Audiologist and speech language pathologist – 3 months out

Back to Mass Eye and Ear for my 3 month post activation follow up.  Go through the paces.  Testing, tears and mapping (device programming).  I’m doing well.  Better than your average implant recipient.  My ability to detect different sounds is at the mild hearing loss level.  Unbelievable right?  My whole word recognition score has gone from 55% to 66%.  So why the tears?  I continue to want to fly wildly down the black diamond ski trails but I’m still working my way off the bunny slope.  It’s normal.  I still to struggle with hearing challenges such as soft spoken people, group situations, and background noise.

I’m told to focus on my what I can do versus what I can’t.  This is good advice and I really do want to listen to it.

The following day I finally have my appointment with a speech language pathologist.  It’s part of the standard set of follow up appointments for new cochlear implant users at MEEI.  I honestly have no idea what a speech language pathologist does but I’m hoping she can offer some advice on rehab activities that would be good for me.  I was so impressed with this woman.  First of all she was a very caring and sympathetic listener.  After I vented about some of my frustrations she commented, “Sounds like you tend to be hard on yourself”. Uhm, yeah, that’s true.  She did some basic testing to get a sense of how much I could understand without lip reading.  She started with some sets of words, then sentences, then some unstructured conversation.  I did well.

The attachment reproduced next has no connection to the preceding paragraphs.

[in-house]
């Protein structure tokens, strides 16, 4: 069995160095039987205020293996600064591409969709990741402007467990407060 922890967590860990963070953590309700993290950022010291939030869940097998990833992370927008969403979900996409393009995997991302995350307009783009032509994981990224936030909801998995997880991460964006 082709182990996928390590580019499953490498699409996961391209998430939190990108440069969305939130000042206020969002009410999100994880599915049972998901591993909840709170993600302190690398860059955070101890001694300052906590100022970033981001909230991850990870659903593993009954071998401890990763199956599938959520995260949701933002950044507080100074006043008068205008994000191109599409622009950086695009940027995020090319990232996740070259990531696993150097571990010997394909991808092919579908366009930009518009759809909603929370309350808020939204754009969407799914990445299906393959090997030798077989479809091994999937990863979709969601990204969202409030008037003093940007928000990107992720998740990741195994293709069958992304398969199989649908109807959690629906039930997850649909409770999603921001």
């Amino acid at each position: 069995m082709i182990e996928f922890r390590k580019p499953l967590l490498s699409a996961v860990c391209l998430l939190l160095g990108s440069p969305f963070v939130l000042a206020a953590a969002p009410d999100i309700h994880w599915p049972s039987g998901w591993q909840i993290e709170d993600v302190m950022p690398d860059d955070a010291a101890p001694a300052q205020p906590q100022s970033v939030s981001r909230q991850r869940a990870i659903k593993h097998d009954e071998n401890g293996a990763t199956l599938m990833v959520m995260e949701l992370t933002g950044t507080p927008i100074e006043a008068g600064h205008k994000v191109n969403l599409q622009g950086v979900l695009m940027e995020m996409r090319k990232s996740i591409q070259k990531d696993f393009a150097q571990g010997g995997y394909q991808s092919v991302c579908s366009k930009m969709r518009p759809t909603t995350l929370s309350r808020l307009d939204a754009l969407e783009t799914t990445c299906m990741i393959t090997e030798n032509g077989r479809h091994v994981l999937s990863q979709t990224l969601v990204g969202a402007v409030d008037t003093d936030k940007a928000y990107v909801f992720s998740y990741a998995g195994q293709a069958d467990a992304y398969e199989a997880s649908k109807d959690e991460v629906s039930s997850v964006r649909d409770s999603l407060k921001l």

She also asked me questions that I’ve never been asked before.  Some really basic stuff like, “When did you first notice your hearing was causing you difficulty?  As a child?  In high school?” , “Do you think you always had some hearing loss?”, “Do you feel comfortable asking for help to hear others better?”

She touched on the strategies I already use to make my hearing loss known and give others tips to communicate better with me, such as face me, don’t cover your mouth, slow down a little, etc., etc.  I said I was hoping I could put some of these tools away now that I have a CI.  Maybe eventually, in some situations, but I will never have “normal” hearing and I need to accept that.

The speech pathologist also pointed out that the effort for successful communication does not rest solely on my shoulders.  It is a shared experience and others can and will help me, if I tell them what to do.  Maybe I sound like a dum-dum but this was revelatory for me.  No one has ever talked to me about my hearing in this way before.  I realized just how alone I’ve felt in dealing with the challenges of living with severe hearing loss.  And a lot this starts with me, thinking I’m supposed to handle it on my own.  Where do I get these ideas?